You understand that throughout the customer journey, your customer’s needs are not necessarily the same from beginning to end.
You can be flexible enough to accommodate those changing needs so you’re always on top of what your customers want the most.
Your Process Are Streamlined
How you sell shows a lot about your brand. Do you focus on your products when you sell, or do you keep your customers in mind?
This can create instant problems, as there’s not necessarily an alignment between the customer’s needs and the product or service itself.
If the customer doesn’t need the product or service, the sales attempt will inevitably fail.
Instead of throwing a product at random (figuratively, of course) and seeing who’s interested, you look at your customer and what you know about them and then determine the best product/service for that individual.
Once you build up a good track record, you can keep going back to that same customer with different products and services that are also tailored for them and their needs.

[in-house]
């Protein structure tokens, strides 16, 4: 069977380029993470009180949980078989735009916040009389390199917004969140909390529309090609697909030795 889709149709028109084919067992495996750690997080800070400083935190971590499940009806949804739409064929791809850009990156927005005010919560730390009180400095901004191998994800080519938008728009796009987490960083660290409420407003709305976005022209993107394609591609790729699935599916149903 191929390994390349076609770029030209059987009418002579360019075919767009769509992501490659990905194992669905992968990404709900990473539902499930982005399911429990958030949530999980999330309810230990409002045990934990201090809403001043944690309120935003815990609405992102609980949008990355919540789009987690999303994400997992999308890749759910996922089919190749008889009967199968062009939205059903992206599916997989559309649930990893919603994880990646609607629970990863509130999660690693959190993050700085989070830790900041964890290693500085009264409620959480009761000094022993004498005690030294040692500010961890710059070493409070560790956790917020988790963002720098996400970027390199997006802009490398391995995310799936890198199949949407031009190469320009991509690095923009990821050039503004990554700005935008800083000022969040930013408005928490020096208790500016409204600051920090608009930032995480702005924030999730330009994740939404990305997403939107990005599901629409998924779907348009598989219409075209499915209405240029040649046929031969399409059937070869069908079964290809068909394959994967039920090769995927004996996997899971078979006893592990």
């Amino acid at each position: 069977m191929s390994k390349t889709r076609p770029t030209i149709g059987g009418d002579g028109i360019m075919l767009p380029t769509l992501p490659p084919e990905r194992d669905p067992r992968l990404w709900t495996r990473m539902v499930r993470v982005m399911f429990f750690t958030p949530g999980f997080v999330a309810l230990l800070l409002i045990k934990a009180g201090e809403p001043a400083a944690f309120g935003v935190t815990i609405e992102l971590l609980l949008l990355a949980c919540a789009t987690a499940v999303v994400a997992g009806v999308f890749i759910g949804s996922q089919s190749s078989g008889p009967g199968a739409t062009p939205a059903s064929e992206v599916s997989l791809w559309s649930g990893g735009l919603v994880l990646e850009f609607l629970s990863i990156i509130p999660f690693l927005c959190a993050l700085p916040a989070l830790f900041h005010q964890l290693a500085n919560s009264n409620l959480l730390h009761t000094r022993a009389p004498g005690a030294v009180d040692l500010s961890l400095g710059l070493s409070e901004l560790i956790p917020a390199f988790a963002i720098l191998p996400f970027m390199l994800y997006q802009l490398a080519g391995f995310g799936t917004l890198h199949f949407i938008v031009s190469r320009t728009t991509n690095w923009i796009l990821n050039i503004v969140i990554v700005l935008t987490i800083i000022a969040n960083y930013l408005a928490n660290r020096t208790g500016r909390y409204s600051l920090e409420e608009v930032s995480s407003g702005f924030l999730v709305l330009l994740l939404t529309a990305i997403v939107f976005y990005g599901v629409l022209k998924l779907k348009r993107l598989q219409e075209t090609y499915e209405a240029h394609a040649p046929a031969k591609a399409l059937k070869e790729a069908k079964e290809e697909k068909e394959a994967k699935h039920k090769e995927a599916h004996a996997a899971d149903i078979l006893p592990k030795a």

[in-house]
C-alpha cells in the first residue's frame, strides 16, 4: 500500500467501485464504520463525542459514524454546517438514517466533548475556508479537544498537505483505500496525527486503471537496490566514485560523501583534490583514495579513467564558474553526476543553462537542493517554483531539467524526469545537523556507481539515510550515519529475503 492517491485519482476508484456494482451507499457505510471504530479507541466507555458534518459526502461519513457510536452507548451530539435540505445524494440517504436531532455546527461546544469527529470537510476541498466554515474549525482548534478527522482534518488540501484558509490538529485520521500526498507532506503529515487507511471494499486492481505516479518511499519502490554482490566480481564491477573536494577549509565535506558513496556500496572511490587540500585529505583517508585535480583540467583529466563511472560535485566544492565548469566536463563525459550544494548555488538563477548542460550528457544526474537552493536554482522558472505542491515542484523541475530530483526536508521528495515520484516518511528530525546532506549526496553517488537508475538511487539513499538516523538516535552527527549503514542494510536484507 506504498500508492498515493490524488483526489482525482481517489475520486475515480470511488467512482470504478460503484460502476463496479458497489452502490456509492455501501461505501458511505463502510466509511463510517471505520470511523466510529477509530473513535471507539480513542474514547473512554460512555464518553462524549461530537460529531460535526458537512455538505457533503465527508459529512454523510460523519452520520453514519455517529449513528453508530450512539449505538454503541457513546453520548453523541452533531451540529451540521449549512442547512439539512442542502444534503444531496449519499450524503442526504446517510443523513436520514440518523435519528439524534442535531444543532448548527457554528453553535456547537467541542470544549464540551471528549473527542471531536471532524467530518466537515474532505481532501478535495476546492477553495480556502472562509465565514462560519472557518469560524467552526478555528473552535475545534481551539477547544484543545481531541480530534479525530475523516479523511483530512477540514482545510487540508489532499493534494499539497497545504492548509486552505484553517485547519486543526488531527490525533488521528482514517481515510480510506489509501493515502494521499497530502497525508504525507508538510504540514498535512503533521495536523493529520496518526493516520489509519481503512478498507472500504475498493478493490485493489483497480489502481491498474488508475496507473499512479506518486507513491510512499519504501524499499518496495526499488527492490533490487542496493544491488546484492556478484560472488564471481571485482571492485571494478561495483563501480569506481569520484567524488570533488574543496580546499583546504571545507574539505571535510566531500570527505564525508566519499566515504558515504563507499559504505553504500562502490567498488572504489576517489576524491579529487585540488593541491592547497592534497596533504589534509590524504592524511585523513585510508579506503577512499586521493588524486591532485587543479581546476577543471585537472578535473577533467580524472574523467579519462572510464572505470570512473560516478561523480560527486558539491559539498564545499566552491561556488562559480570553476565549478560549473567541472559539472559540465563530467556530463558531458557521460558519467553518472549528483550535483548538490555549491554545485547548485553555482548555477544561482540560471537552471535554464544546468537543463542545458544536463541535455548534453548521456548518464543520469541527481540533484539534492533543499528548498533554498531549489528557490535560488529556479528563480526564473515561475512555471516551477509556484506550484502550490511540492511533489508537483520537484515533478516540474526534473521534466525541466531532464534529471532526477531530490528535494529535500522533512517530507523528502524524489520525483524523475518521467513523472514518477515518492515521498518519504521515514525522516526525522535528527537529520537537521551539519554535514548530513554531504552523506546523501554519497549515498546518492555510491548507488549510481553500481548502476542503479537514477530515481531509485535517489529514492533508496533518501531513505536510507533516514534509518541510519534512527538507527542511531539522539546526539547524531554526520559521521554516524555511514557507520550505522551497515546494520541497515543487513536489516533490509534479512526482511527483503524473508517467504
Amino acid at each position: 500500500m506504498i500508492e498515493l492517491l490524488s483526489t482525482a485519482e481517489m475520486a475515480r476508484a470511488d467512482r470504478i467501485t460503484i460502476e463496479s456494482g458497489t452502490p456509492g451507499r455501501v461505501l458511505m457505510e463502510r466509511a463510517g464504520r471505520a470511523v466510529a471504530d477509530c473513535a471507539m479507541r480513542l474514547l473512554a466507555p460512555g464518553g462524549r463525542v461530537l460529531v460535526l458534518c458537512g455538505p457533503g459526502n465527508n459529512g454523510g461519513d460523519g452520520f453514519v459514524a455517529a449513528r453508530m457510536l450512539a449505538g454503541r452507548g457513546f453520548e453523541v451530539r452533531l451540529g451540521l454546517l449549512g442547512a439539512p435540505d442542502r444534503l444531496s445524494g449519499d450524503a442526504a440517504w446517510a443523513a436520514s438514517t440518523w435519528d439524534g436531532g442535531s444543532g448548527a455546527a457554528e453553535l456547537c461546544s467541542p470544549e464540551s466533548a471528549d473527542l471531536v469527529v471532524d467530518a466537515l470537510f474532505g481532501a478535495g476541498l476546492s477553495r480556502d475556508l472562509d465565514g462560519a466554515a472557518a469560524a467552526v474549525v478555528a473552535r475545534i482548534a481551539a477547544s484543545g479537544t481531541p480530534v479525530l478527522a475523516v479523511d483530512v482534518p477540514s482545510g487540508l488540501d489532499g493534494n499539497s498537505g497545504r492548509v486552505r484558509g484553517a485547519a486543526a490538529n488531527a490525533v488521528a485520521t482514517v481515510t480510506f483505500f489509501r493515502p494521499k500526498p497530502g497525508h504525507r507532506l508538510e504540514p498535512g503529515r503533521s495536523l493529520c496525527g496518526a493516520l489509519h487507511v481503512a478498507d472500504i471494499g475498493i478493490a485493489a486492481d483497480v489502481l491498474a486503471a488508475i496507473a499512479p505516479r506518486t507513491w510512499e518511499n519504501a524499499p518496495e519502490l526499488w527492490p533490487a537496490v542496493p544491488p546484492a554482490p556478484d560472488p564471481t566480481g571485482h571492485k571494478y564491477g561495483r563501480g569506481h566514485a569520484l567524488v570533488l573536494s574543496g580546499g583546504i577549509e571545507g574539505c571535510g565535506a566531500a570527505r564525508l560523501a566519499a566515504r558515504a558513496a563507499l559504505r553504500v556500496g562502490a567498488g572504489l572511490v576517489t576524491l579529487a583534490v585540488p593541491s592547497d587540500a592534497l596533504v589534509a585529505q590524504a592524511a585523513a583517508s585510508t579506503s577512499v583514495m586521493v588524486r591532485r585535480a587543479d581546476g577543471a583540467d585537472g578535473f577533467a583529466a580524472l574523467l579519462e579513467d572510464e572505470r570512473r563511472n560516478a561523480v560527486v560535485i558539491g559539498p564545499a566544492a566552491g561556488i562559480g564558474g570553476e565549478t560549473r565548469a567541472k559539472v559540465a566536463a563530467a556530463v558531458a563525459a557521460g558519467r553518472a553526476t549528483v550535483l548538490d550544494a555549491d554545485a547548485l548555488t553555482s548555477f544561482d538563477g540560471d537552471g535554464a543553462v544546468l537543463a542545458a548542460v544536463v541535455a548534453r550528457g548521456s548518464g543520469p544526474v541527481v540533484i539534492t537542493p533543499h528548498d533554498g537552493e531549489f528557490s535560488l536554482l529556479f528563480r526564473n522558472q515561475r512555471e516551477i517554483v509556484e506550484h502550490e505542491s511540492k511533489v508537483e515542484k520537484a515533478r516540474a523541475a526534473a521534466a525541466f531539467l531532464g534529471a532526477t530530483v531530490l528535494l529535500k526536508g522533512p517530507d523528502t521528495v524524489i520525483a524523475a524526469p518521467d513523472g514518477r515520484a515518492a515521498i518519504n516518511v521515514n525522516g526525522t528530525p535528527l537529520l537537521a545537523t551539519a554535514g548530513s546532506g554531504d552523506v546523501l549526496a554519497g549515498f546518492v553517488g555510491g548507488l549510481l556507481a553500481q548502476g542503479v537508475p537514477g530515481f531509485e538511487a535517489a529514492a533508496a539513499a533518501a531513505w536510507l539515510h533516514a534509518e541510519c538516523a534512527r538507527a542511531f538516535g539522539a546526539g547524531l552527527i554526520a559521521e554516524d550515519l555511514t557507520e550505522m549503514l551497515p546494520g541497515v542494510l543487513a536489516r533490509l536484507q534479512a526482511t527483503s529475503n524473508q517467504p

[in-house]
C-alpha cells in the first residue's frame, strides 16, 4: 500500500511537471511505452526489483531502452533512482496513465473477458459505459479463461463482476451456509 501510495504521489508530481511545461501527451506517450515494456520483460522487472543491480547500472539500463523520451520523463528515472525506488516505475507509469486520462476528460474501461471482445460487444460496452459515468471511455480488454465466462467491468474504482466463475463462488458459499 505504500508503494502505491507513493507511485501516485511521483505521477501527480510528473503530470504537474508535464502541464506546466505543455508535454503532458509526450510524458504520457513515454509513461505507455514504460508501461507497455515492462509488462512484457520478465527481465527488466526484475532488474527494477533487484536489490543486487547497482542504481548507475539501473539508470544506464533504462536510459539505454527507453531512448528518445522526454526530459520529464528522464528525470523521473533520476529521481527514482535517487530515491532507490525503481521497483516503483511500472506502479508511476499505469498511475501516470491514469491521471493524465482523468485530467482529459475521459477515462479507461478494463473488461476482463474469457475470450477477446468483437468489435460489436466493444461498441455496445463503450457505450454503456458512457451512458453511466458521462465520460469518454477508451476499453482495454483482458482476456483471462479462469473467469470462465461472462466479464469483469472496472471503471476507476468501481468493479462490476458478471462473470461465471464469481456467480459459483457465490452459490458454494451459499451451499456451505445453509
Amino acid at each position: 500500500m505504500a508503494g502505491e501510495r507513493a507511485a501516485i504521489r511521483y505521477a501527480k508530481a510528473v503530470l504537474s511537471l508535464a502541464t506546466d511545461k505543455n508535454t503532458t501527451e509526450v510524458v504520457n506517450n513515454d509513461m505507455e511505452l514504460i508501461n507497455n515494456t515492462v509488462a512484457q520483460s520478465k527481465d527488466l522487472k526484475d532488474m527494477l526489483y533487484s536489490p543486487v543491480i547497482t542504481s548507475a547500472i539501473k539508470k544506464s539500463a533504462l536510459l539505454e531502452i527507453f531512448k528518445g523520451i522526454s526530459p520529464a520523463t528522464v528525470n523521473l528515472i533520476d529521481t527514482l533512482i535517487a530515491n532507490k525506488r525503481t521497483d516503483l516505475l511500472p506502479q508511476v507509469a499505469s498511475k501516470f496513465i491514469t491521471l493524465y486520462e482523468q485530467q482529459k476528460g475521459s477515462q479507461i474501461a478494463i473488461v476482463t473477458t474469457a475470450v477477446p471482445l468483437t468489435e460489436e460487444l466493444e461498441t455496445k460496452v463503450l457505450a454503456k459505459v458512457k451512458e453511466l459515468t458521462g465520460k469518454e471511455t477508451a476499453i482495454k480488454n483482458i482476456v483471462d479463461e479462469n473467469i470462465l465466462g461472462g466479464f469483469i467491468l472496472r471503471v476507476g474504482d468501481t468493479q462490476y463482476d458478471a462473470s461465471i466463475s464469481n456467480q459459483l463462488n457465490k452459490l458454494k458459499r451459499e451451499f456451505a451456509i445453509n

Keeping in mind the flexibility that customer-centricity encompasses, this extends the customer journey far longer than a product-centric approach.
Customer centricity is not so one-and-done. Yes, you sold them Product A, but they haven’t seen Products B through E, and you think each of them could help your customer live a better life.
How Do You Measure Customer Centricity?
How do you know you’re doing it right? Here are some metrics you want to begin measuring right away.
Net Promoter Score
When you ask your customers if they’ll refer your services to someone else in their life, they’ll give you a score from 0 to 10. How high that score is would be your net promoter score.
Ask your customers to rate how willing they are to recommend your products or services to someone else. Their answer is the Net Promoter Score.
Image courtesy of CustomerThink
If your customer answers low, such as 1 through 4, then they’re considered detractors. Between 7 and 9 are your passives, who have a more neutral approach.
Those who give your NPS survey a 9 or 10 are your promoters, as they’re the most willing to support your business in the future.
To achieve more customer centricity, you can also review your overall customer satisfaction, which is abbreviated as CSAT.
The CSAT also uses a score system of 1 through 5, known as the Likert scale. This uses psychometrics to gauge how happy your customers are.
Here’s what your CSAT may look like.
Image courtesy of CustomerThink